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Marathon to showcase blood donations
Program teaches children about blood drives and healthy lifestyles
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Five Points to Life Kids Marathon

When: 9 a.m. Saturday
Where: Gwinnett Braves Coolray Field, 1 Braves Ave., Lawrenceville
How much: Free
Register: Online or 352-224-1728

Running a marathon is a feat even for the best athletes, but more than 100 children from the area will be finishing a marathon they’ve been running all year this weekend.

Life South Community Blood Centers will have the first Five Points of Life Kids Marathon in Georgia this Saturday at the Gwinnett Braves’ Coolray Field.

The marathon is in conjunction with the Five Points of Life in the Classroom program that educates children about blood donations. The “five points to life” are blood, platelets, marrow, cord blood and organ and tissue donations.

The event is free and children in kindergarten though the 12th grade are encouraged to attend.

“The kids don’t really run a marathon. They’ll run the last 1.2 miles as if they ran a marathon,” Michael Becker, district community development coordinator, said.

Children were asked to log their physical activity on a sheet of paper during the school year. Students ran a little bit at a time so that it would amount to 25 miles before the marathon.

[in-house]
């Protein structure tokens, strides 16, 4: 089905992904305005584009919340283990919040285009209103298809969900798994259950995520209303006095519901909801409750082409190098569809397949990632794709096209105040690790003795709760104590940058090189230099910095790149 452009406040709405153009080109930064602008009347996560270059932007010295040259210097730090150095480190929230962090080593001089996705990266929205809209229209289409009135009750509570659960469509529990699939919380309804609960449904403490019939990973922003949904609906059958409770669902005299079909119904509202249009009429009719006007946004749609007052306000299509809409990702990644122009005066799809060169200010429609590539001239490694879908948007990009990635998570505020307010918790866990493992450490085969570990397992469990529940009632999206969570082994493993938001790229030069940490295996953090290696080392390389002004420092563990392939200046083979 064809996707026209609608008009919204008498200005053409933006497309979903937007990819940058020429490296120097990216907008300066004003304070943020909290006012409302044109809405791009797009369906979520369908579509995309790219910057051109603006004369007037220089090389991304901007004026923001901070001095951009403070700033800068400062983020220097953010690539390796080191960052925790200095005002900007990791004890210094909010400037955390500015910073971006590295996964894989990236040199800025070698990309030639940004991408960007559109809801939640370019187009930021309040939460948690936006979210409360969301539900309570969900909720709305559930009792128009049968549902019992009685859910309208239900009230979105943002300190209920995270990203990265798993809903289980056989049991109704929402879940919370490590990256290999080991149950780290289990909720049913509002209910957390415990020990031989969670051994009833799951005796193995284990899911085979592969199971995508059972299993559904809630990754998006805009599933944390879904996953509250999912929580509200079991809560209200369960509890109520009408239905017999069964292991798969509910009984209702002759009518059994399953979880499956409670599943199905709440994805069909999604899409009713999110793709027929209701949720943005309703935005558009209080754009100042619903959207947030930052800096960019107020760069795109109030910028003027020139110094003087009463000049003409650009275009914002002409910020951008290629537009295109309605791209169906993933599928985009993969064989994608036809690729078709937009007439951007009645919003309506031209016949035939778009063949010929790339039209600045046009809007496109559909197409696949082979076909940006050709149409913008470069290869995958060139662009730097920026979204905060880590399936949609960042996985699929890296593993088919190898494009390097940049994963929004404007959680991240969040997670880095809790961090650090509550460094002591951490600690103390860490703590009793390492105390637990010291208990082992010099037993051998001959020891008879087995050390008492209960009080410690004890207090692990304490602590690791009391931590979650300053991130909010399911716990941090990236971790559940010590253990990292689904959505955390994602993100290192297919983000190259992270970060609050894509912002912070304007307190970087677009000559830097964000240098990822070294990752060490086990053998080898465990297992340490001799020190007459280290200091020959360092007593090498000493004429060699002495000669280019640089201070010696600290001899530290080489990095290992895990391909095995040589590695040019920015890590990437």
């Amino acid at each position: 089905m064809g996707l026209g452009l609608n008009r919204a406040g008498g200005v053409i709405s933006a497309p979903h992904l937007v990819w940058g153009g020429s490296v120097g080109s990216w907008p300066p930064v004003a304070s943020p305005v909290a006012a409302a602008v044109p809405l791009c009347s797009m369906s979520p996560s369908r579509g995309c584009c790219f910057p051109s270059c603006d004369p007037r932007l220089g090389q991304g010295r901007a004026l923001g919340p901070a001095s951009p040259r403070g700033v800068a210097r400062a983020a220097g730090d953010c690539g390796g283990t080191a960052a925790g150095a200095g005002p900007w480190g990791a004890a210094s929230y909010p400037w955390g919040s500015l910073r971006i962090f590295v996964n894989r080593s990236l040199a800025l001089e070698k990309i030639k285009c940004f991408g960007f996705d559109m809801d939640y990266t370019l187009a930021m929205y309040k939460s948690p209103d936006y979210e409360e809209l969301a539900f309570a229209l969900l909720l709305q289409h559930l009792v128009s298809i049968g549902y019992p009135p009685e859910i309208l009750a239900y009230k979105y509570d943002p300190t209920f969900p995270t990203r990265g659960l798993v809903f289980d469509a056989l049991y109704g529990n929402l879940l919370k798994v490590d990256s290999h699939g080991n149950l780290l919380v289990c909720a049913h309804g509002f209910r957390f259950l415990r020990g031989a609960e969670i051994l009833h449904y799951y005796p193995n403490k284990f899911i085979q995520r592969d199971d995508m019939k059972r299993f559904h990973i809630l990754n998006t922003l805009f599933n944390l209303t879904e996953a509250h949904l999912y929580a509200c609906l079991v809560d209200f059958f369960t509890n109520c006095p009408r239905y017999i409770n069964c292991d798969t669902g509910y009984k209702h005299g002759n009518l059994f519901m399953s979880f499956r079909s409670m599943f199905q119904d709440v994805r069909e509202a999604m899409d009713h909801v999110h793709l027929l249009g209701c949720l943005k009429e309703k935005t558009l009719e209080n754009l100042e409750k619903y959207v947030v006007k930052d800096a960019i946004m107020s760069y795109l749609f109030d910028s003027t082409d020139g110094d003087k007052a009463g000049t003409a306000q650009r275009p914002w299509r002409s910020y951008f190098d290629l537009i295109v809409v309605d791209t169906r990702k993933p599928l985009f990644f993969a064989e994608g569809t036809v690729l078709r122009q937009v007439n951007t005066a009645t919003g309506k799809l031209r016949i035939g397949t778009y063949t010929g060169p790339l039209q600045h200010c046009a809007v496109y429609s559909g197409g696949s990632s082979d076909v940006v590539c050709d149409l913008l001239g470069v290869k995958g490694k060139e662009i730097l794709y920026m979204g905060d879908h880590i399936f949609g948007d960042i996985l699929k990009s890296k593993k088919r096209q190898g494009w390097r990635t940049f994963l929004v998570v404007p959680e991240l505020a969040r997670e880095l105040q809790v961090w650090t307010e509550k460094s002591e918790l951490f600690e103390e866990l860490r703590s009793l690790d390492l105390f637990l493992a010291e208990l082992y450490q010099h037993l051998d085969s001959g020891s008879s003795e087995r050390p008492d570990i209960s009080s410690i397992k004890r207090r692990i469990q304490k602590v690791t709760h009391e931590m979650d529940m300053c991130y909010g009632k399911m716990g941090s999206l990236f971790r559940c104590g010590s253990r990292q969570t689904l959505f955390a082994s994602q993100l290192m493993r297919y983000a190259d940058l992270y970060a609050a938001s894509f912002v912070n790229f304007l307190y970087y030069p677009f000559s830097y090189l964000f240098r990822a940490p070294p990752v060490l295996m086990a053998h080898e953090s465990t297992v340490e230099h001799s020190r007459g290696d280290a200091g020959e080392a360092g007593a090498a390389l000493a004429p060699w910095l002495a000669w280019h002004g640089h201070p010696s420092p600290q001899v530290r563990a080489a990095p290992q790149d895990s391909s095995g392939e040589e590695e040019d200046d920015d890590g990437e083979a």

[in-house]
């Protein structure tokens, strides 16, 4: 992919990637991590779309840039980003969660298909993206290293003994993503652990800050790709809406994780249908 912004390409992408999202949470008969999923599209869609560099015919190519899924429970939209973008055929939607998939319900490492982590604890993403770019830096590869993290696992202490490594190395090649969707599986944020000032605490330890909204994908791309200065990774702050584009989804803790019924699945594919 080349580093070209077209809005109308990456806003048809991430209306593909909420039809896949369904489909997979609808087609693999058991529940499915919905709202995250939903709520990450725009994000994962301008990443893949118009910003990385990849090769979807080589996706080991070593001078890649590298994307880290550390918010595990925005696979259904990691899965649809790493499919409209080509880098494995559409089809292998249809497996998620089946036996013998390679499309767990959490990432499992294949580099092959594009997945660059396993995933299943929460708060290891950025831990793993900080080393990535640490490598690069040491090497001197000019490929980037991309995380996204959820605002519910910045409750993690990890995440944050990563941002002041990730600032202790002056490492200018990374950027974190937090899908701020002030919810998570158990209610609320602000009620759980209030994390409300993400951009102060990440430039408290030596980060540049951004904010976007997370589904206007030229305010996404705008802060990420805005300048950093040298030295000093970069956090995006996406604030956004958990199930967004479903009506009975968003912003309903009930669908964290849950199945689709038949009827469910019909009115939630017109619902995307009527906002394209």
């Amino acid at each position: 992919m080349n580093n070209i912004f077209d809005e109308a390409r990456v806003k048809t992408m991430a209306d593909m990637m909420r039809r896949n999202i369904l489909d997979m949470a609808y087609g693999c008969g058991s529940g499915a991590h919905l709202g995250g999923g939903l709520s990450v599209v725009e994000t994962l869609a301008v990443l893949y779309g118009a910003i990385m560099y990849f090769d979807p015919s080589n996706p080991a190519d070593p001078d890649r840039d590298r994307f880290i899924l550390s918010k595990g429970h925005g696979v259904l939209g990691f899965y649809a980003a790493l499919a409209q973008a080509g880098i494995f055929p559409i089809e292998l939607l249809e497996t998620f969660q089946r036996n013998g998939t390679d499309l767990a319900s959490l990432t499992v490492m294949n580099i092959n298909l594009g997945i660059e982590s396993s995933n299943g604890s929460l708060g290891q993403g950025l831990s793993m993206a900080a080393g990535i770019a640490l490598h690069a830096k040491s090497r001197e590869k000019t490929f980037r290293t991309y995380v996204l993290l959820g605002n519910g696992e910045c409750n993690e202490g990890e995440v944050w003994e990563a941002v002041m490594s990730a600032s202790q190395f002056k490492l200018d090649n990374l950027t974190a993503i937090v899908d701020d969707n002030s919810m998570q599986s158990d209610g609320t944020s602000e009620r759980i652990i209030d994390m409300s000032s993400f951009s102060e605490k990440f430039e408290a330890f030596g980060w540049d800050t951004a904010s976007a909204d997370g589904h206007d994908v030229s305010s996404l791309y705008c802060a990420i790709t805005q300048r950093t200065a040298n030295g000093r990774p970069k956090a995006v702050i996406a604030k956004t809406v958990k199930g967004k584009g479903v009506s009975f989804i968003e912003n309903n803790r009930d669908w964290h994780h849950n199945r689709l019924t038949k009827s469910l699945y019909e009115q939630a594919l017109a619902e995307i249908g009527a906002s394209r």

Becker said he hopes the marathon will encourage children to live healthier lifestyles, especially in an age of childhood obesity, diabetes and heart disease.

“The kids marathon was born out of the program to try and build a healthier generation,” Life South Regional Manager at Gainesville Center Brandon Fey said.

Everyone who participates will receive a medal and a T-shirt. So far 137 people have registered to run.

Representatives of Life South will be at the event explaining the importance of blood donation.

The bloodmobile will also be there, but it won’t be taking any donations. Children will be allowed to climb inside and get to see how it works so that when they’re old enough to donate they already know the process.

“It’s not going to be a training session or a teaching session, just information to plant the seed,” Becker said.

Blood donations are always needed.

A donation of whole blood will only last 42 days before going bad, but the need for blood is so high donations rarely spoil. The biggest risk, Becker said, is not having enough blood for someone whose life depends on it.

“The reason this is so important is 37 percent of the population overall is eligible to donate but only 5 percent do,” Becker said.

The Five Points to Life program has a goal of creating “the donation generation.” By teaching children about blood donation at an early age, they’ll be familiar with it and donate all through their lives once they’re old enough.

To donate blood a person must be 17 years old. A 16-year-old can donate with parental consent.

A high percentage of blood donations comes from young people. The largest group of donors is high school students, Becker said.

Fey said he thinks the reason more young people donate is because of civic duty. He said the desire to help the community is coming back around with the younger generations.

“You can just donate 45 minutes of your time and do your civic duty,” Fey said.

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